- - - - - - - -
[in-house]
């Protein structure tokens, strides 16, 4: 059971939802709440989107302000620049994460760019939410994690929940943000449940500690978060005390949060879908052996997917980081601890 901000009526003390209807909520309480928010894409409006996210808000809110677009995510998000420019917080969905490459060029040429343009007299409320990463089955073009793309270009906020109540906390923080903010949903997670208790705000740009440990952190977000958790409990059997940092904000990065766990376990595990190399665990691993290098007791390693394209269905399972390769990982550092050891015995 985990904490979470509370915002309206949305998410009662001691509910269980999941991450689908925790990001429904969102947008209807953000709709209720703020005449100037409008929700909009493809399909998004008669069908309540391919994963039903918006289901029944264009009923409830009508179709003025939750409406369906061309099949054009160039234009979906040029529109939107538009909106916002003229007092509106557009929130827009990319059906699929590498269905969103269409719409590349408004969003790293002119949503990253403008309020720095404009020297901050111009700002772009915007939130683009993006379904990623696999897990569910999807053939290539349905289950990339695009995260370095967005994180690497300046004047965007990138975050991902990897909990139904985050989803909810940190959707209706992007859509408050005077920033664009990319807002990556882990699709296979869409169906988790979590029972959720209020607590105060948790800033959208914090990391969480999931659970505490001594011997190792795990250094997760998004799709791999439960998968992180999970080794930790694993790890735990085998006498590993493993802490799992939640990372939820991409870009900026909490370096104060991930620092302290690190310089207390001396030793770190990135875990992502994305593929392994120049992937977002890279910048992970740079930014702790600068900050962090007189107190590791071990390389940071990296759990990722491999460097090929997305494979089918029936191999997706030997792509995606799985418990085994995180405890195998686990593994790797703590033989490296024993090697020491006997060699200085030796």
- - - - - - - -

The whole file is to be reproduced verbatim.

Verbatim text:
[in-house]
């Protein structure tokens, strides 16, 4: 059971939802709440989107302000620049994460760019939410994690929940943000449940500690978060005390949060879908052996997917980081601890 901000009526003390209807909520309480928010894409409006996210808000809110677009995510998000420019917080969905490459060029040429343009007299409320990463089955073009793309270009906020109540906390923080903010949903997670208790705000740009440990952190977000958790409990059997940092904000990065766990376990595990190399665990691993290098007791390693394209269905399972390769990982550092050891015995 985990904490979470509370915002309206949305998410009662001691509910269980999941991450689908925790990001429904969102947008209807953000709709209720703020005449100037409008929700909009493809399909998004008669069908309540391919994963039903918006289901029944264009009923409830009508179709003025939750409406369906061309099949054009160039234009979906040029529109939107538009909106916002003229007092509106557009929130827009990319059906699929590498269905969103269409719409590349408004969003790293002119949503990253403008309020720095404009020297901050111009700002772009915007939130683009993006379904990623696999897990569910999807053939290539349905289950990339695009995260370095967005994180690497300046004047965007990138975050991902990897909990139904985050989803909810940190959707209706992007859509408050005077920033664009990319807002990556882990699709296979869409169906988790979590029972959720209020607590105060948790800033959208914090990391969480999931659970505490001594011997190792795990250094997760998004799709791999439960998968992180999970080794930790694993790890735990085998006498590993493993802490799992939640990372939820991409870009900026909490370096104060991930620092302290690190310089207390001396030793770190990135875990992502994305593929392994120049992937977002890279910048992970740079930014702790600068900050962090007189107190590791071990390389940071990296759990990722491999460097090929997305494979089918029936191999997706030997792509995606799985418990085994995180405890195998686990593994790797703590033989490296024993090697020491006997060699200085030796």